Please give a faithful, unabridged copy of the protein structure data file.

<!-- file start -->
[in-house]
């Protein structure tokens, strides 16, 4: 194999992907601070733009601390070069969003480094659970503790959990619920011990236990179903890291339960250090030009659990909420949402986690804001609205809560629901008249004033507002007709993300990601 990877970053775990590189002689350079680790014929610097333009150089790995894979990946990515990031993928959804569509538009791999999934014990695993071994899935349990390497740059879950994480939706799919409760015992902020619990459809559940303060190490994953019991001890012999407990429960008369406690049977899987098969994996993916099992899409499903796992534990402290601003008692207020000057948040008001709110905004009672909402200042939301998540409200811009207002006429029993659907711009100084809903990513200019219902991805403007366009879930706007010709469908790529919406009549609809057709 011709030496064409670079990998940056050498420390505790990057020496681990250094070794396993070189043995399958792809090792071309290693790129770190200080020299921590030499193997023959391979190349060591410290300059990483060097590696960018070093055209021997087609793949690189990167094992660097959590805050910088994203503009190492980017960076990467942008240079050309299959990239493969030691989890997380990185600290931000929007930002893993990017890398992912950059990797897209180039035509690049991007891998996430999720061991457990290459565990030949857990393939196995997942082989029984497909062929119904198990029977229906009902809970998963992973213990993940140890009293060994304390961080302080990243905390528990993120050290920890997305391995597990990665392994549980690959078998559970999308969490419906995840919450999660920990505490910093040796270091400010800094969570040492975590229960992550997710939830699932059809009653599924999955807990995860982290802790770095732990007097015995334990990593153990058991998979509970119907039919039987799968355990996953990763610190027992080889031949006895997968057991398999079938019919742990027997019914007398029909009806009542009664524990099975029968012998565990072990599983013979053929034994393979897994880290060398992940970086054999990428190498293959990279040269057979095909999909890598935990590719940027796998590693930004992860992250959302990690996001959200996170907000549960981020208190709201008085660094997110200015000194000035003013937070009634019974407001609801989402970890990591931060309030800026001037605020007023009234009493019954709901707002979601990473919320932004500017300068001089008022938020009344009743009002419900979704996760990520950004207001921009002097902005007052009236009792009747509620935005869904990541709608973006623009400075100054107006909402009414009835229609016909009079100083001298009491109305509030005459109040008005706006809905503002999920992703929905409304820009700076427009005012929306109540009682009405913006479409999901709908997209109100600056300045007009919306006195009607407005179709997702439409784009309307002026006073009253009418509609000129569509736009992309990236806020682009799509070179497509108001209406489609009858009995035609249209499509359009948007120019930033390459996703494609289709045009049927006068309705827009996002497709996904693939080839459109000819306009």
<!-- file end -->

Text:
[in-house]
């Protein structure tokens, strides 16, 4: 194999992907601070733009601390070069969003480094659970503790959990619920011990236990179903890291339960250090030009659990909420949402986690804001609205809560629901008249004033507002007709993300990601 990877970053775990590189002689350079680790014929610097333009150089790995894979990946990515990031993928959804569509538009791999999934014990695993071994899935349990390497740059879950994480939706799919409760015992902020619990459809559940303060190490994953019991001890012999407990429960008369406690049977899987098969994996993916099992899409499903796992534990402290601003008692207020000057948040008001709110905004009672909402200042939301998540409200811009207002006429029993659907711009100084809903990513200019219902991805403007366009879930706007010709469908790529919406009549609809057709 011709030496064409670079990998940056050498420390505790990057020496681990250094070794396993070189043995399958792809090792071309290693790129770190200080020299921590030499193997023959391979190349060591410290300059990483060097590696960018070093055209021997087609793949690189990167094992660097959590805050910088994203503009190492980017960076990467942008240079050309299959990239493969030691989890997380990185600290931000929007930002893993990017890398992912950059990797897209180039035509690049991007891998996430999720061991457990290459565990030949857990393939196995997942082989029984497909062929119904198990029977229906009902809970998963992973213990993940140890009293060994304390961080302080990243905390528990993120050290920890997305391995597990990665392994549980690959078998559970999308969490419906995840919450999660920990505490910093040796270091400010800094969570040492975590229960992550997710939830699932059809009653599924999955807990995860982290802790770095732990007097015995334990990593153990058991998979509970119907039919039987799968355990996953990763610190027992080889031949006895997968057991398999079938019919742990027997019914007398029909009806009542009664524990099975029968012998565990072990599983013979053929034994393979897994880290060398992940970086054999990428190498293959990279040269057979095909999909890598935990590719940027796998590693930004992860992250959302990690996001959200996170907000549960981020208190709201008085660094997110200015000194000035003013937070009634019974407001609801989402970890990591931060309030800026001037605020007023009234009493019954709901707002979601990473919320932004500017300068001089008022938020009344009743009002419900979704996760990520950004207001921009002097902005007052009236009792009747509620935005869904990541709608973006623009400075100054107006909402009414009835229609016909009079100083001298009491109305509030005459109040008005706006809905503002999920992703929905409304820009700076427009005012929306109540009682009405913006479409999901709908997209109100600056300045007009919306006195009607407005179709997702439409784009309307002026006073009253009418509609000129569509736009992309990236806020682009799509070179497509108001209406489609009858009995035609249209499509359009948007120019930033390459996703494609289709045009049927006068309705827009996002497709996904693939080839459109000819306009």